This spring, I spent a month working as a fellow at the Santa Fe Institute in New Mexico. One day, anthropologist Paula Sabloff invited me to join her daily stair walk. The ritual began, she told me, shortly after her arrival at the institute in 2009, when she found herself missing her walk up the five flights of stairs to her previous office in Philadelphia. Because SFI is located in a one-story building, she decided to make a few trips up and down the outdoor stairs between the campus’s lower parking lot and the main building. As a bonus, the Santa Fe stairs come with a view and the invigorating aroma of pine trees.

Sabloff makes six trips up and down the staircase every morning at 10:30, with whoever will join her. She has made a habit of inviting more junior post-docs to take part, and when she hired two young men to help her on an archaeological project, she invited them, too. The ritual established a social rapport that benefited their relationship, she says

Like several others at SFI, Sabloff works at a sit-stand desk. Although hers is designed to move up and down with the touch of a button, you don’t need an expensive desk to alternate between sitting and standing. During my stay at the institute, I attached an Ergotron Work-Fit mount to my standard-issue desk so that I could use my laptop from either a sitting or a standing position. The device, one of many available to convert traditional desks into standing ones, was easy to install and remove, and with a retail price of less than $300, it was more affordable than the motorized sit-stand desk I use at home.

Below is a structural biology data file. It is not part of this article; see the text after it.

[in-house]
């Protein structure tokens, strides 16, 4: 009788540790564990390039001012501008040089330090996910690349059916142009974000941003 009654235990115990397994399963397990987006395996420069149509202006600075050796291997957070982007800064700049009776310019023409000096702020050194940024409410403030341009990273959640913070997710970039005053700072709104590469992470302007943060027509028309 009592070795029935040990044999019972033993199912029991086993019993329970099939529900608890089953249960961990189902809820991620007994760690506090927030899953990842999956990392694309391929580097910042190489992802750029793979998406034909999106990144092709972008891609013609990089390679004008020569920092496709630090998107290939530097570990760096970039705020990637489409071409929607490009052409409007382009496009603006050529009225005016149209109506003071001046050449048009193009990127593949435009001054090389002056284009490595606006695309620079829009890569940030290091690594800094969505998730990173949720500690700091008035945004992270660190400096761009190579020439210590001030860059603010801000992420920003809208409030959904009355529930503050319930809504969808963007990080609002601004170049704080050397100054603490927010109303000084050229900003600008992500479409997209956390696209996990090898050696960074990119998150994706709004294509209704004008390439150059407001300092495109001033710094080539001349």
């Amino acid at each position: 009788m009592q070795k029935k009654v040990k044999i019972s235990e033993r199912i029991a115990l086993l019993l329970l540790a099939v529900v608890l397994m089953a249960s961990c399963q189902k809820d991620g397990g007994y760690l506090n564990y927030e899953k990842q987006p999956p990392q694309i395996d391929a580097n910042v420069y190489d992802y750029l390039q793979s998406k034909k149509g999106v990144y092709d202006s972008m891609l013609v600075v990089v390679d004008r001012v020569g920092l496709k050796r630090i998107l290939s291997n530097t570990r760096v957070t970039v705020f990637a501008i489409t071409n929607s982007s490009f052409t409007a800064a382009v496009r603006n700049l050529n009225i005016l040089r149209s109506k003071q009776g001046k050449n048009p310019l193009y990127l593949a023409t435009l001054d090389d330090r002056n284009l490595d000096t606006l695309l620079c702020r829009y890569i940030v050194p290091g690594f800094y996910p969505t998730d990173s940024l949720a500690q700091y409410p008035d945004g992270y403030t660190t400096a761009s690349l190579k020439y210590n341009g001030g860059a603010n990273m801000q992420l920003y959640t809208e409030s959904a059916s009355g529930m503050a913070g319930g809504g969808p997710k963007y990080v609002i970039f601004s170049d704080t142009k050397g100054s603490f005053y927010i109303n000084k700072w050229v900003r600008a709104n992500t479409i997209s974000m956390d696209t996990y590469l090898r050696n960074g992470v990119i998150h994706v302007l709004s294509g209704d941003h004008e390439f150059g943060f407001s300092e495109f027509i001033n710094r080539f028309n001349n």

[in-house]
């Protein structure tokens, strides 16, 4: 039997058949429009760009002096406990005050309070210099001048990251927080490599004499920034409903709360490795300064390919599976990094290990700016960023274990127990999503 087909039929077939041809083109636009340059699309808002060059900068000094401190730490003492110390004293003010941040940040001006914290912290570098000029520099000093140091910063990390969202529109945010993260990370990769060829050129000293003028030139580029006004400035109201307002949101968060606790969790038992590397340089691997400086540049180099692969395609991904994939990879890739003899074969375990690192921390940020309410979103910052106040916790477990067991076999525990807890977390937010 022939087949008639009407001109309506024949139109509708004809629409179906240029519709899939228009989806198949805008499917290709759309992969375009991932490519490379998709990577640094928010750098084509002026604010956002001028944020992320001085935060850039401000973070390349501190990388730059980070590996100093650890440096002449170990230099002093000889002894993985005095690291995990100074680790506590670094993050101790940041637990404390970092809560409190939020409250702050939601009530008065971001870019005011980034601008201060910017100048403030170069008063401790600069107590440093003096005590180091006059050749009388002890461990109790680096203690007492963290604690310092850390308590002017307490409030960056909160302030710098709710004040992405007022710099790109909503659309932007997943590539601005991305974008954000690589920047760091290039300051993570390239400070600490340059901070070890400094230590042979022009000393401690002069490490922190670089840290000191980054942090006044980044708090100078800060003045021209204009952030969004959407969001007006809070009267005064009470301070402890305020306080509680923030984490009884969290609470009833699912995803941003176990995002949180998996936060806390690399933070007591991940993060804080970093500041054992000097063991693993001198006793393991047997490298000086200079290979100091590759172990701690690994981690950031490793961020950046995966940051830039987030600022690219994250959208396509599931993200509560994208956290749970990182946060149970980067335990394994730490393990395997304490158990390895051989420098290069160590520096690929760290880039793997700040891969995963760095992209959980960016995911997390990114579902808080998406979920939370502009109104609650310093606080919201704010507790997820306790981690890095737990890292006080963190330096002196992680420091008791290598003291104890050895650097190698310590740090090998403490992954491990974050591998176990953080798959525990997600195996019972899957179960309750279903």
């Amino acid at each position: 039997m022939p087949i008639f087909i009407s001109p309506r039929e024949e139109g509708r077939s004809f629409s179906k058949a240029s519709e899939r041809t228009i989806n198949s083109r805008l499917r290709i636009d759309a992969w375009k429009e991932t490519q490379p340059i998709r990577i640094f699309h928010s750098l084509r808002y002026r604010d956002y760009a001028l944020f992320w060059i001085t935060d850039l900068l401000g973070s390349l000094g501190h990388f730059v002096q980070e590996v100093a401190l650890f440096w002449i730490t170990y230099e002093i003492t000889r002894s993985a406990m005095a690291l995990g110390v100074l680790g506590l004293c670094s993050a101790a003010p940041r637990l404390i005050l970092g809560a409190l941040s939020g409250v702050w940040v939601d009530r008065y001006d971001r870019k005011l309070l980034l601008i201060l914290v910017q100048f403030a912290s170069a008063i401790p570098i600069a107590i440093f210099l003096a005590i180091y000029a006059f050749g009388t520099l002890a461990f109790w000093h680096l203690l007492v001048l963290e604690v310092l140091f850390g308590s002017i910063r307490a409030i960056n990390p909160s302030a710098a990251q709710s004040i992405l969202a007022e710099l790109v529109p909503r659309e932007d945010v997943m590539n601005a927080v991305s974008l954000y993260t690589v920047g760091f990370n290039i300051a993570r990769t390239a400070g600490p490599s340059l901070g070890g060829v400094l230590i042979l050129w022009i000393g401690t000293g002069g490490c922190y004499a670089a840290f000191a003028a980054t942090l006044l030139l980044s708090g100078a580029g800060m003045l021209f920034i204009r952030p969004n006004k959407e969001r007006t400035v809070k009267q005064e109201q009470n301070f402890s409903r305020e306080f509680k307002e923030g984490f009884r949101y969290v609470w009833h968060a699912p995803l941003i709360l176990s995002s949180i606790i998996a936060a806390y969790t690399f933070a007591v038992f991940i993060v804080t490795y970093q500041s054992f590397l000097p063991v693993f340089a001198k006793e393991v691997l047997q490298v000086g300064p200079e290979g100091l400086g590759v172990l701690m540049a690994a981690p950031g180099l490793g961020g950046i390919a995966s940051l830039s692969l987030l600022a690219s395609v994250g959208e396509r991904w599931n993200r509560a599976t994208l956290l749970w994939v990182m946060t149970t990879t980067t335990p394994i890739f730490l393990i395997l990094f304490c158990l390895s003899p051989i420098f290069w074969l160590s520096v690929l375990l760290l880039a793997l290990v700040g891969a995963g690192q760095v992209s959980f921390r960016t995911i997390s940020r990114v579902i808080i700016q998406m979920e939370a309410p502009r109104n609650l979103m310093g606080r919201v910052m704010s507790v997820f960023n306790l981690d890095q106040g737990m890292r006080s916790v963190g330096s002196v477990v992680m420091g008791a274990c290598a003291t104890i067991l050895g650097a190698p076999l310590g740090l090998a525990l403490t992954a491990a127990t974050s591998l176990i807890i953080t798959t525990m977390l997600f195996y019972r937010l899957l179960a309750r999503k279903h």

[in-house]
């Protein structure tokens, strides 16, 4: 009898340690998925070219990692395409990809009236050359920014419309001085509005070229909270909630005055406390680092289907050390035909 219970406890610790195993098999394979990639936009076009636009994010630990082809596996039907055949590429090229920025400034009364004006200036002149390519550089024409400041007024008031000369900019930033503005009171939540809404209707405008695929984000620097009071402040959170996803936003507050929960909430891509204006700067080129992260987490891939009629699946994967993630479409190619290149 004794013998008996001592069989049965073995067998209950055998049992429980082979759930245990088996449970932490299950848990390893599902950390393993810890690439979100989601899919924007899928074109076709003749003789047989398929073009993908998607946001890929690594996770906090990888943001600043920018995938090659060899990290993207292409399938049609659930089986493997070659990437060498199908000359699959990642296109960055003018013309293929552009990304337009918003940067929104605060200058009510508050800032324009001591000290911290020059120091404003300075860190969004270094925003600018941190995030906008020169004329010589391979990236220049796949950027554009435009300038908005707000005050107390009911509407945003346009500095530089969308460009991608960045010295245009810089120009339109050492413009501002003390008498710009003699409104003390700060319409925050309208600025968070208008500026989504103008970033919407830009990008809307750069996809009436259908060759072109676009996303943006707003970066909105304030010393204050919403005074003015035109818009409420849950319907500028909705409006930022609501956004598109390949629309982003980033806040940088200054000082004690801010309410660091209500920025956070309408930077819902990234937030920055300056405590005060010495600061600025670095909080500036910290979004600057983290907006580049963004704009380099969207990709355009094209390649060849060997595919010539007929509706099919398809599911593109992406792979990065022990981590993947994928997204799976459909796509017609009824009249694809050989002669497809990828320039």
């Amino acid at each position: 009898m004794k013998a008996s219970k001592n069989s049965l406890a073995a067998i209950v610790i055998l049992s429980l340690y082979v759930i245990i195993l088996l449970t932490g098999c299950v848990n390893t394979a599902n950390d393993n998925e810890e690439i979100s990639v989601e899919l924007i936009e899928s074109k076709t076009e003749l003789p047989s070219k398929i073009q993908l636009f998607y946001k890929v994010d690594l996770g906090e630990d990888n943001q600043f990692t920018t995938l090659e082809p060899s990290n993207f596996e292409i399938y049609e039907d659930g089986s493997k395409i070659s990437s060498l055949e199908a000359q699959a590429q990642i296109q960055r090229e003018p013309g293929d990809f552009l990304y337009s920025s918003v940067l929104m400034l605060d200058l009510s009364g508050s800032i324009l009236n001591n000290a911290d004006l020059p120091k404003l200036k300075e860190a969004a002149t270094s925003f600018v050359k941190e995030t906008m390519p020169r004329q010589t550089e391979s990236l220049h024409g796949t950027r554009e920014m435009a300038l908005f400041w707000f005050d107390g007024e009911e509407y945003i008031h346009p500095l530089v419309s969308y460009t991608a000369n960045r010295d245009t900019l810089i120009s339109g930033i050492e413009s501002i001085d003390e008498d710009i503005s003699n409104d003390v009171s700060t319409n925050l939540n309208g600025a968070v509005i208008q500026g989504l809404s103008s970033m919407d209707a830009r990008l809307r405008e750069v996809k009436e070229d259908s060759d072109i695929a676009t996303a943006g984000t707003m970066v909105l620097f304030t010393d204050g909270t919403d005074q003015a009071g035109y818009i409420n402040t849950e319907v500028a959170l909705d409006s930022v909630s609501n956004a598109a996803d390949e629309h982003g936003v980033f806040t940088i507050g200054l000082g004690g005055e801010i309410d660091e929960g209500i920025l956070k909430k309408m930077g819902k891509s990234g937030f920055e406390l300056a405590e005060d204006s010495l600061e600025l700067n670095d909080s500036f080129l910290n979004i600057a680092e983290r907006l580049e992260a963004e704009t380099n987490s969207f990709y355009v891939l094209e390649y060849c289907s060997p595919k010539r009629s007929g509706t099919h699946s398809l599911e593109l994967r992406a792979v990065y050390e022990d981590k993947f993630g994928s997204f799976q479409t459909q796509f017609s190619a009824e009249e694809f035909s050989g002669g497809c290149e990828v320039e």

I mostly stand, but sometimes I need to sit down, and a few months ago, I bought a Kore office wobble chair in hopes of finding a more active way to sit. The chair allows fidgeters like me to rock and move while seated. I found the seat comfortable, but its selling point — that it requires some muscle activation to keep steady — was its downfall for me. The position I naturally fell into while using it exacerbated an old hamstring injury.

During my stay at SFI, I tried out a Swopper, another office chair designed to allow for “active” sitting. This one suited me perfectly. The seat rests on a giant spring that allows you to bounce in a motion that stretches and soothes the back, and it tilts backward and forward, allowing lots of rocking and swaying without putting pressure on my testy leg.

Yet just because the Swopper allows motion doesn’t mean you’ll actually move. I observed several of my colleagues testing the chair, and they seemed to follow a similar pattern. They’d try out the bouncy spring, then settle into a static position that left them nearly as sedentary as they’d be on a regular chair. It seems that even a motion-enabled chair still requires some deliberate effort, and Thyfault says that because the energy it takes to wiggle a chair is probably low, it’s better to focus on steps and standing.

Movement has mental benefits, too. In experiments Owen conducted in Australia, people reported feeling tired and irritable at the end of days with prolonged sitting. But on days when people had been asked to stand up regularly and do some simple exercises, they reported less fatigue and greater mental alertness, Owen says. There’s also some evidence that exercise breaks improve performance and cognitive function, Thyfault says.

While a lot has been made of the potential for many hours of sitting to cancel out the benefits of a single daily bout of exercise, Thyfault says, this doesn’t mean that it’s pointless to go to the gym or spend your lunch hour running.

“One bout of exercise per day still has huge benefits,” he says. Just don’t use that one session as an excuse to rest on your duff the rest of the day.